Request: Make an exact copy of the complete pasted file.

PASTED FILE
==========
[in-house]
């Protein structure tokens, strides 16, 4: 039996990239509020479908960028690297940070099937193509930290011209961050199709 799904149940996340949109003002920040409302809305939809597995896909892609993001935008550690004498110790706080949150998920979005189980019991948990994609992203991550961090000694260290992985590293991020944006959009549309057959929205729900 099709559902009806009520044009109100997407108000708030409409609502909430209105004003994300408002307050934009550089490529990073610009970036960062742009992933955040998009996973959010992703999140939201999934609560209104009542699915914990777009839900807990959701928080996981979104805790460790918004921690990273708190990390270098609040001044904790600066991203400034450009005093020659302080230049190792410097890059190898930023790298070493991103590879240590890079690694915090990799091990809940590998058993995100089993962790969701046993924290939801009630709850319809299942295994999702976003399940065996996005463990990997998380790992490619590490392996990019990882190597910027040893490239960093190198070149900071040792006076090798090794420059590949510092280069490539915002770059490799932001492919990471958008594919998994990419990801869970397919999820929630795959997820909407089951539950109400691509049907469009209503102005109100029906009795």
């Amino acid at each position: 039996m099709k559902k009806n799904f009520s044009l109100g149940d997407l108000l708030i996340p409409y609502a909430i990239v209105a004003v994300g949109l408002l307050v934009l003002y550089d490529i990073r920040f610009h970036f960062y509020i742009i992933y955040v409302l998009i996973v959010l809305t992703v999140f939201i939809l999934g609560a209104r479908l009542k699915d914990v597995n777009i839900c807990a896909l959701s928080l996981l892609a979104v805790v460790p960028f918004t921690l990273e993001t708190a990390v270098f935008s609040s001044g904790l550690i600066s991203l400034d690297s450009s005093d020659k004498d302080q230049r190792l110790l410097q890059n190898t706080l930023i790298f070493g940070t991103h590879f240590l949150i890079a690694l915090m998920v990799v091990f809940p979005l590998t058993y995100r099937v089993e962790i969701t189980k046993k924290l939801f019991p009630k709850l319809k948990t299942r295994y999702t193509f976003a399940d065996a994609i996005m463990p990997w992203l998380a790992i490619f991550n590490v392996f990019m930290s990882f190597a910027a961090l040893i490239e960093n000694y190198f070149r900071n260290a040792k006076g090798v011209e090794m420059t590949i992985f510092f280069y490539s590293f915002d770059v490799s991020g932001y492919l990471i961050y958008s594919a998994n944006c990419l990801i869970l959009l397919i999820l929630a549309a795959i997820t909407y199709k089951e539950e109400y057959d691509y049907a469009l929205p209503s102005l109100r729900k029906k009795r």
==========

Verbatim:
[in-house]
């Protein structure tokens, strides 16, 4: 039996990239509020479908960028690297940070099937193509930290011209961050199709 799904149940996340949109003002920040409302809305939809597995896909892609993001935008550690004498110790706080949150998920979005189980019991948990994609992203991550961090000694260290992985590293991020944006959009549309057959929205729900 099709559902009806009520044009109100997407108000708030409409609502909430209105004003994300408002307050934009550089490529990073610009970036960062742009992933955040998009996973959010992703999140939201999934609560209104009542699915914990777009839900807990959701928080996981979104805790460790918004921690990273708190990390270098609040001044904790600066991203400034450009005093020659302080230049190792410097890059190898930023790298070493991103590879240590890079690694915090990799091990809940590998058993995100089993962790969701046993924290939801009630709850319809299942295994999702976003399940065996996005463990990997998380790992490619590490392996990019990882190597910027040893490239960093190198070149900071040792006076090798090794420059590949510092280069490539915002770059490799932001492919990471958008594919998994990419990801869970397919999820929630795959997820909407089951539950109400691509049907469009209503102005109100029906009795």
């Amino acid at each position: 039996m099709k559902k009806n799904f009520s044009l109100g149940d997407l108000l708030i996340p409409y609502a909430i990239v209105a004003v994300g949109l408002l307050v934009l003002y550089d490529i990073r920040f610009h970036f960062y509020i742009i992933y955040v409302l998009i996973v959010l809305t992703v999140f939201i939809l999934g609560a209104r479908l009542k699915d914990v597995n777009i839900c807990a896909l959701s928080l996981l892609a979104v805790v460790p960028f918004t921690l990273e993001t708190a990390v270098f935008s609040s001044g904790l550690i600066s991203l400034d690297s450009s005093d020659k004498d302080q230049r190792l110790l410097q890059n190898t706080l930023i790298f070493g940070t991103h590879f240590l949150i890079a690694l915090m998920v990799v091990f809940p979005l590998t058993y995100r099937v089993e962790i969701t189980k046993k924290l939801f019991p009630k709850l319809k948990t299942r295994y999702t193509f976003a399940d065996a994609i996005m463990p990997w992203l998380a790992i490619f991550n590490v392996f990019m930290s990882f190597a910027a961090l040893i490239e960093n000694y190198f070149r900071n260290a040792k006076g090798v011209e090794m420059t590949i992985f510092f280069y490539s590293f915002d770059v490799s991020g932001y492919l990471i961050y958008s594919a998994n944006c990419l990801i869970l959009l397919i999820l929630a549309a795959i997820t909407y199709k089951e539950e109400y057959d691509y049907a469009l929205p209503s102005l109100r729900k029906k009795r």